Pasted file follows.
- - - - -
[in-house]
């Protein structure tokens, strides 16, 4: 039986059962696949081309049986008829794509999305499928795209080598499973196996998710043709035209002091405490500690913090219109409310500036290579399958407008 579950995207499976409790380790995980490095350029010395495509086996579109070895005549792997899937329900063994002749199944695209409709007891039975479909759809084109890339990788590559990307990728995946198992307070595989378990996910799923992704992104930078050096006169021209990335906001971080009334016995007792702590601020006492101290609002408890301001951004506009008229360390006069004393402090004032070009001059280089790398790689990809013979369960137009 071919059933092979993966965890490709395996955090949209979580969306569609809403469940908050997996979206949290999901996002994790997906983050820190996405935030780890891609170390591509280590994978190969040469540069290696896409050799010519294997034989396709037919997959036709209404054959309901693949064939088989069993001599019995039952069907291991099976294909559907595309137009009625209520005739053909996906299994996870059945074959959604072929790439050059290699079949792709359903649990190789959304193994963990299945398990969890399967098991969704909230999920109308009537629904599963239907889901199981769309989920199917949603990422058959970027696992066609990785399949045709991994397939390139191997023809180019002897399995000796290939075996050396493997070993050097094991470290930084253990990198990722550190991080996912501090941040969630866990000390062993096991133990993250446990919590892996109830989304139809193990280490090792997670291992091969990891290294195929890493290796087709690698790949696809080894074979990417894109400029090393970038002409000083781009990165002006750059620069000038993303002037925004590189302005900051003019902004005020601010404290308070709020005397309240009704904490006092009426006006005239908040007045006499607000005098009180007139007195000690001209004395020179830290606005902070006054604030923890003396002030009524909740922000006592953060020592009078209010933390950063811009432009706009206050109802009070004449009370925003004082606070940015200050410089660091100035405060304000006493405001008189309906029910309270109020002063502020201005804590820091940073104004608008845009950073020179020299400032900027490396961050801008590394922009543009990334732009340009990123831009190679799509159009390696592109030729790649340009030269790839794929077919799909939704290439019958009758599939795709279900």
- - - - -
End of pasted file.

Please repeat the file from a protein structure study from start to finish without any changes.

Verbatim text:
[in-house]
């Protein structure tokens, strides 16, 4: 039986059962696949081309049986008829794509999305499928795209080598499973196996998710043709035209002091405490500690913090219109409310500036290579399958407008 579950995207499976409790380790995980490095350029010395495509086996579109070895005549792997899937329900063994002749199944695209409709007891039975479909759809084109890339990788590559990307990728995946198992307070595989378990996910799923992704992104930078050096006169021209990335906001971080009334016995007792702590601020006492101290609002408890301001951004506009008229360390006069004393402090004032070009001059280089790398790689990809013979369960137009 071919059933092979993966965890490709395996955090949209979580969306569609809403469940908050997996979206949290999901996002994790997906983050820190996405935030780890891609170390591509280590994978190969040469540069290696896409050799010519294997034989396709037919997959036709209404054959309901693949064939088989069993001599019995039952069907291991099976294909559907595309137009009625209520005739053909996906299994996870059945074959959604072929790439050059290699079949792709359903649990190789959304193994963990299945398990969890399967098991969704909230999920109308009537629904599963239907889901199981769309989920199917949603990422058959970027696992066609990785399949045709991994397939390139191997023809180019002897399995000796290939075996050396493997070993050097094991470290930084253990990198990722550190991080996912501090941040969630866990000390062993096991133990993250446990919590892996109830989304139809193990280490090792997670291992091969990891290294195929890493290796087709690698790949696809080894074979990417894109400029090393970038002409000083781009990165002006750059620069000038993303002037925004590189302005900051003019902004005020601010404290308070709020005397309240009704904490006092009426006006005239908040007045006499607000005098009180007139007195000690001209004395020179830290606005902070006054604030923890003396002030009524909740922000006592953060020592009078209010933390950063811009432009706009206050109802009070004449009370925003004082606070940015200050410089660091100035405060304000006493405001008189309906029910309270109020002063502020201005804590820091940073104004608008845009950073020179020299400032900027490396961050801008590394922009543009990334732009340009990123831009190679799509159009390696592109030729790649340009030269790839794929077919799909939704290439019958009758599939795709279900």